Papillary thyroid carcinoma tall cell variant

Department of Pathology, Memorial Sloan-Kettering Cancer Center, New York, New York 10021, USA.
Thyroid: official journal of the American Thyroid Association (Impact Factor: 3.84). 10/2008; 18(11):1179-81. DOI: 10.1089/thy.2008.0164
Source: PubMed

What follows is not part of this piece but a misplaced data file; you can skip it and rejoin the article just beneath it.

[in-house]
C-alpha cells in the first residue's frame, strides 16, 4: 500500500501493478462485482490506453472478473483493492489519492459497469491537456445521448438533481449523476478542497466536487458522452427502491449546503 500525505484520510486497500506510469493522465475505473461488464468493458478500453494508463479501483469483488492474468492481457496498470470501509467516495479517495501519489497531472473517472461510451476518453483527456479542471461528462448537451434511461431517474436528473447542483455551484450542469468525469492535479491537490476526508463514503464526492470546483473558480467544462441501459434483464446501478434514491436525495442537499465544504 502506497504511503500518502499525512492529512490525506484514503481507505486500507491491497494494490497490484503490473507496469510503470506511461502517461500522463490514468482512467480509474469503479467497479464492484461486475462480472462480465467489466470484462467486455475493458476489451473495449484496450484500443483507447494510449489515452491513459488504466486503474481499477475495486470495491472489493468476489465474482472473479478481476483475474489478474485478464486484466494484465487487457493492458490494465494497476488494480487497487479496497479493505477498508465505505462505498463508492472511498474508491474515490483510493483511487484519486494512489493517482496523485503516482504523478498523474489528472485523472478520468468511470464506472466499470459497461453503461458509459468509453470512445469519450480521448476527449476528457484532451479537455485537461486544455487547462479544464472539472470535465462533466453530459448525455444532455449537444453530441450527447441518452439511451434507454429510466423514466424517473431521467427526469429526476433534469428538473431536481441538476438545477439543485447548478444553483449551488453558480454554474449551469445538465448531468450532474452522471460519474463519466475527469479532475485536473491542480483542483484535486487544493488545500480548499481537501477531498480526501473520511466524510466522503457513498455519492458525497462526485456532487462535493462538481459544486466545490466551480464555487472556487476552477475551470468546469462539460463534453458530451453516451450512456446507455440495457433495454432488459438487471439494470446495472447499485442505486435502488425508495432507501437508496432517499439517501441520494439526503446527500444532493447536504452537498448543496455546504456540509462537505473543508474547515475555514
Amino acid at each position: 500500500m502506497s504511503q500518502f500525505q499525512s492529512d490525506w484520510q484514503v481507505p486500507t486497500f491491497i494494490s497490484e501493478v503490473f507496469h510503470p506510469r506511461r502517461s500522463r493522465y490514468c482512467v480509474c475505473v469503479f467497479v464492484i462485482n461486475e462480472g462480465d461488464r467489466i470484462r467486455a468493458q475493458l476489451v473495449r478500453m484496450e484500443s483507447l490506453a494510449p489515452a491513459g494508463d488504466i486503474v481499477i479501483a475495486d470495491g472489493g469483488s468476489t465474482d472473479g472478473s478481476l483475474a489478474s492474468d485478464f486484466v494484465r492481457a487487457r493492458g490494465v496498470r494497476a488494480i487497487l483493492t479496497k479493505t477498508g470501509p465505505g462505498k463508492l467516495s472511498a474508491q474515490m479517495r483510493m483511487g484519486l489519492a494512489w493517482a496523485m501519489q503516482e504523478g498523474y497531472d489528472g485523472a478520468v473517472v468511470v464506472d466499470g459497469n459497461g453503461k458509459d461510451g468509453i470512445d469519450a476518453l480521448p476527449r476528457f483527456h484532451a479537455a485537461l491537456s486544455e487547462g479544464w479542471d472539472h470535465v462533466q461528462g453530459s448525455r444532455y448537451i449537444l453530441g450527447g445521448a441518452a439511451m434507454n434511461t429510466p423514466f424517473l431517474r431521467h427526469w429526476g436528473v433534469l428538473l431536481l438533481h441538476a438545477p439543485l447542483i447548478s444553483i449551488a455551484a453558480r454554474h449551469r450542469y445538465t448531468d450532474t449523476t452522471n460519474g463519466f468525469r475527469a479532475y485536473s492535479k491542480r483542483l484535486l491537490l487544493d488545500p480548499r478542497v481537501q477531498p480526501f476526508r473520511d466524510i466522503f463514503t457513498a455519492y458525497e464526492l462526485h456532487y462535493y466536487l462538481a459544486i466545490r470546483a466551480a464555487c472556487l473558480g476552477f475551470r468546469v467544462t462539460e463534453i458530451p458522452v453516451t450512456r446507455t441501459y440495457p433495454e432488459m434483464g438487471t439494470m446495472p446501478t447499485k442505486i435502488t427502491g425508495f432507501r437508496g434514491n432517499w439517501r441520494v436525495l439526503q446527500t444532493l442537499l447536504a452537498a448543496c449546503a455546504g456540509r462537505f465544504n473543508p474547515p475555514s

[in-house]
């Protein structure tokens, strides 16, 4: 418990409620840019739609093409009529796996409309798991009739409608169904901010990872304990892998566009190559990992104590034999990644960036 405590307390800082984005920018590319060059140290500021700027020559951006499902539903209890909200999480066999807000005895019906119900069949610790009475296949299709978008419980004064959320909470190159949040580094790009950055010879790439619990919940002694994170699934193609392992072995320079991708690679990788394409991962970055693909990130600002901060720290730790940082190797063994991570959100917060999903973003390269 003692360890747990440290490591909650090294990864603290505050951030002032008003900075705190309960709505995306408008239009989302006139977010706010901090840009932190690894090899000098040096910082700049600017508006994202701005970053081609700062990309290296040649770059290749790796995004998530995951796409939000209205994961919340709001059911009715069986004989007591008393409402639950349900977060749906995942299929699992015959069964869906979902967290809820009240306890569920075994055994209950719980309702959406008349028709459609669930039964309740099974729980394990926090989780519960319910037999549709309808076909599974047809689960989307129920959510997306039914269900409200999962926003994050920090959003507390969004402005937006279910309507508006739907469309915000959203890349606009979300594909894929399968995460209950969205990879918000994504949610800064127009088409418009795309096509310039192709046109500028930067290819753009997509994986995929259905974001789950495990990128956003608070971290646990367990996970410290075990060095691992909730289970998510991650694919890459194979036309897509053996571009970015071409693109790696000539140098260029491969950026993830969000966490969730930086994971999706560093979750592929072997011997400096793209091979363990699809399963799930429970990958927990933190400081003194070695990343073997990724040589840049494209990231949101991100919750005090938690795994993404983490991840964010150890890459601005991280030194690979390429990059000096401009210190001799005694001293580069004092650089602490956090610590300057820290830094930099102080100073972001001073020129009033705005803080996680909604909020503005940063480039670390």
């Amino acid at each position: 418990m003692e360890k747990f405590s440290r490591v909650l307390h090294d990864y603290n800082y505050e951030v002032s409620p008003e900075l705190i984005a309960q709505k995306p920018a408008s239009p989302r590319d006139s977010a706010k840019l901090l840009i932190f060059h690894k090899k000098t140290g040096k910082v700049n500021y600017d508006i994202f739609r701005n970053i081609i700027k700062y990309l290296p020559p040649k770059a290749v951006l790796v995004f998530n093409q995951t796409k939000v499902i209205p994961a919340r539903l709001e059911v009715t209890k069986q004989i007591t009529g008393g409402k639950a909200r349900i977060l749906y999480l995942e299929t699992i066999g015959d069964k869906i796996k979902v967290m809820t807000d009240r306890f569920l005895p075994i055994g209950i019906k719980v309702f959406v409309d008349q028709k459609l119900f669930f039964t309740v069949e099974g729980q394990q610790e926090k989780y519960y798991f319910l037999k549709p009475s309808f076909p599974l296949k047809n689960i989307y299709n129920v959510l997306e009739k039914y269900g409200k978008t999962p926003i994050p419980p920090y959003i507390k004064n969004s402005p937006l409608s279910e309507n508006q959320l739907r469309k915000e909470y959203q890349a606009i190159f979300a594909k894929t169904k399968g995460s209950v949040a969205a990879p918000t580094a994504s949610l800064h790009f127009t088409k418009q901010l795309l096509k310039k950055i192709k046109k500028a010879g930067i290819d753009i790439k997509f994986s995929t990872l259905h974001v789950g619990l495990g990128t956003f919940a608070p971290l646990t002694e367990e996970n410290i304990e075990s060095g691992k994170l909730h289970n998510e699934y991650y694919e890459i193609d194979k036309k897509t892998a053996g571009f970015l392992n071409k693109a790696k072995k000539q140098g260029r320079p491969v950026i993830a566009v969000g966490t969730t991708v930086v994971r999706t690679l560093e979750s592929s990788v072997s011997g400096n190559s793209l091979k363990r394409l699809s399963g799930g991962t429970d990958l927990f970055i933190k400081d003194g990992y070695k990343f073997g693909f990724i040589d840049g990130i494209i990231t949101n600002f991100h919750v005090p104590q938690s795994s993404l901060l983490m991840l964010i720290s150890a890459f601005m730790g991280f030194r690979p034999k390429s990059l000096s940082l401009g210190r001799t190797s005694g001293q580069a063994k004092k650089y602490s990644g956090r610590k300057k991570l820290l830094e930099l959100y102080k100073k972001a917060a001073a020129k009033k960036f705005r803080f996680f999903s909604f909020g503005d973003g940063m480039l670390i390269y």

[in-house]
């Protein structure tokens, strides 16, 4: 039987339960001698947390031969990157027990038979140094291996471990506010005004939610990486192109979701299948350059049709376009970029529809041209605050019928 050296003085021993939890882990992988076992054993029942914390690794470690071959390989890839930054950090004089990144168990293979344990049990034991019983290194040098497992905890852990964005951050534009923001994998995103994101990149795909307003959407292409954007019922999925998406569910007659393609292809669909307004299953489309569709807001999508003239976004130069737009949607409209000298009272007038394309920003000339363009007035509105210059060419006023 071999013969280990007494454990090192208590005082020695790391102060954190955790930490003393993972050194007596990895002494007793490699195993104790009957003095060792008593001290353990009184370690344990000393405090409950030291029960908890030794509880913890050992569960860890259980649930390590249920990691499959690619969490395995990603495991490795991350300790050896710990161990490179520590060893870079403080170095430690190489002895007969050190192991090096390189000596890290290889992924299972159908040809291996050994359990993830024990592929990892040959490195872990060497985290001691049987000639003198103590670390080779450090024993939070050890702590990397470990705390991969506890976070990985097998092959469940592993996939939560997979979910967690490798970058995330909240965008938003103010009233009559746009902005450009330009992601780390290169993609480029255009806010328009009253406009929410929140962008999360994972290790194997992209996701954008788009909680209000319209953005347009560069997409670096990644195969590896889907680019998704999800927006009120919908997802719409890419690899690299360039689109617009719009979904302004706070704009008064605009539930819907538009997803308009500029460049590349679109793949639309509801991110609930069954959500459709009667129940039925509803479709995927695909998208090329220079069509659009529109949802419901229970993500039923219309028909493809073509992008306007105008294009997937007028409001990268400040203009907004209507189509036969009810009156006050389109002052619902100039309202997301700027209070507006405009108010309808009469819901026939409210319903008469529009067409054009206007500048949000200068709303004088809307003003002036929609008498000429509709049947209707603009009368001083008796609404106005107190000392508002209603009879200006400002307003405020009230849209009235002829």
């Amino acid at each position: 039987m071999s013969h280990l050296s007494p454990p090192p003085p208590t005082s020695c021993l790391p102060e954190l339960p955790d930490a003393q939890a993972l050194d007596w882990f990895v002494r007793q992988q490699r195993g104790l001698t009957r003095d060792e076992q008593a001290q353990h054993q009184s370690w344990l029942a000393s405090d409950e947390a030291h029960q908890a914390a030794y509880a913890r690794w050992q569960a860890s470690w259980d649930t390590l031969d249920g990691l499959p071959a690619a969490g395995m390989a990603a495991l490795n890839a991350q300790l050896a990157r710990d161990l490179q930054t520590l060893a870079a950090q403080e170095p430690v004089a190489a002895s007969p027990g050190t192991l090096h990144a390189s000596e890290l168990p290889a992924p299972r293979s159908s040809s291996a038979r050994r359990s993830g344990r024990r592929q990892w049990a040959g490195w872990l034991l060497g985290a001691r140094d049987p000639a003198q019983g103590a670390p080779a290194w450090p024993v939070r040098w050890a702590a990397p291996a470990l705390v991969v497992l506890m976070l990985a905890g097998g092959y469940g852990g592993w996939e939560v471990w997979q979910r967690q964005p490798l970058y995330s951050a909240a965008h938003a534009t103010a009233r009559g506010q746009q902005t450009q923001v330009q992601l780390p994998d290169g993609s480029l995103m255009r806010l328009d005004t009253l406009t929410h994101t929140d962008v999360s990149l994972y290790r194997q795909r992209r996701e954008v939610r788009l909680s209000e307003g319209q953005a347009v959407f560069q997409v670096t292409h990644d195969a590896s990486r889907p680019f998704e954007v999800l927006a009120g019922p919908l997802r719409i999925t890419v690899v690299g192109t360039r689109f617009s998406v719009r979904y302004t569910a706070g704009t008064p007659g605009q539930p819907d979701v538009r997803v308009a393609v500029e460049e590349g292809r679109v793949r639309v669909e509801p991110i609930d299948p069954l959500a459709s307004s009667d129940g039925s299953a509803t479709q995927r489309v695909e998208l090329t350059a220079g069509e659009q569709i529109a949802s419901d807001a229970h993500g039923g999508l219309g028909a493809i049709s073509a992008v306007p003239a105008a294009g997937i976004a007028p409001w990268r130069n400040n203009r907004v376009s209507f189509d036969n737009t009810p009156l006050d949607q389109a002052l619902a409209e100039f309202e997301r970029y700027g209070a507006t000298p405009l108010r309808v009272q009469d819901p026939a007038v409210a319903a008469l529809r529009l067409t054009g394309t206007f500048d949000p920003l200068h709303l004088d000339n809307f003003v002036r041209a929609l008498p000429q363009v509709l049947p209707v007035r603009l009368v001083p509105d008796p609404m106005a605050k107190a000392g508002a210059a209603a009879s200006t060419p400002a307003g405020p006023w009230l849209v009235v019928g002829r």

ABSTRACT BACKGROUND: The most common of the aggressive variant of papillary thyroid carcinoma (PTC) is the tall cell variant (TCV). Because there are serious prognostic and management implications to a diagnosis of TCV, we review the entity to inform clinicians about the many facets of TCV. SUMMARY: The TCV of PTC is characterized by cells having the nuclear features of PTC and whose height is at least twice or thrice their width. There is disagreement regarding the proportion of tall cells and the cell height required to diagnose TCV. In view of its blurred definition and rarity, studies have shown that TCV is still underdiagnosed. We propose that PTC be diagnosed as TCV if it is composed of > or =50% tall cells. The latter should have a height that is at least twice their width, an eosinophilic cytoplasm, and the nuclear features of PTC. Whatever its definition, there is a consensus that TCV has a higher recurrence and death rate than classical PTC. Most authorities believe that TCV's worse prognosis is related to its older age at presentation, larger tumor size, and high frequency of extrathyroid extension (ETE). However, in a recent article, TCV without ETE was shown to have a more aggressive behavior than classical PTC without ETE independent of age, gender, and tumor size. The aggressive behavior of TCV could be related to the high expression of Muc1 and matrix metalloproteinase and to the higher prevalence of B-RAF mutations when compared to classical PTC. The importance of TCV is accentuated by the fact that it is overrepresented in those fluorodeoxyglucose positron-emission tomogram (FDG-PET)-positive thyroid carcinomas that are refractory to radioactive iodine (RAI) therapy constituting 20% of these incurable tumors. Conclusion: TCV is a biologically and clinically aggressive form of PTC that is still underdiagnosed. TCV is overrepresented in patients with RAI refractory disease. It has a high prevalence of B-RAF mutations making the latter an attractive target in RAI refractory cases. Imaging modalities that can detect RAI refractory disease such as FDG-PET scanning are needed in many patients and a requirement in those with extensive ETE. More studies are needed to identify those TCV that become RAI refractory and develop effective target therapies against these incurable carcinomas.